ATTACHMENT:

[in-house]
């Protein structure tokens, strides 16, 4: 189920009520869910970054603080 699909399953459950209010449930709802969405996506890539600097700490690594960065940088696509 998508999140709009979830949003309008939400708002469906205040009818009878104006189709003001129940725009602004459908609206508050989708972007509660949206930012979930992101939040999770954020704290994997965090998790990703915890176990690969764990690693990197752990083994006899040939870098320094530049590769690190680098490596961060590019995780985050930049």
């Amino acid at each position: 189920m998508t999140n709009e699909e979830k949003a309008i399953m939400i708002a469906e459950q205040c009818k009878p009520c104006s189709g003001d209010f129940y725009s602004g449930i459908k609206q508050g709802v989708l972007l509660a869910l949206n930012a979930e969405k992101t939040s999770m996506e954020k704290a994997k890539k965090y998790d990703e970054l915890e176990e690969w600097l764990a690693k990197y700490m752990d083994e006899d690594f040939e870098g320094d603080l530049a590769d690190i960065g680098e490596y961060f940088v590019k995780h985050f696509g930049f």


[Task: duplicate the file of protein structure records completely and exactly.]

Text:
[in-house]
């Protein structure tokens, strides 16, 4: 189920009520869910970054603080 699909399953459950209010449930709802969405996506890539600097700490690594960065940088696509 998508999140709009979830949003309008939400708002469906205040009818009878104006189709003001129940725009602004459908609206508050989708972007509660949206930012979930992101939040999770954020704290994997965090998790990703915890176990690969764990690693990197752990083994006899040939870098320094530049590769690190680098490596961060590019995780985050930049």
């Amino acid at each position: 189920m998508t999140n709009e699909e979830k949003a309008i399953m939400i708002a469906e459950q205040c009818k009878p009520c104006s189709g003001d209010f129940y725009s602004g449930i459908k609206q508050g709802v989708l972007l509660a869910l949206n930012a979930e969405k992101t939040s999770m996506e954020k704290a994997k890539k965090y998790d990703e970054l915890e176990e690969w600097l764990a690693k990197y700490m752990d083994e006899d690594f040939e870098g320094d603080l530049a590769d690190i960065g680098e490596y961060f940088v590019k995780h985050f696509g930049f």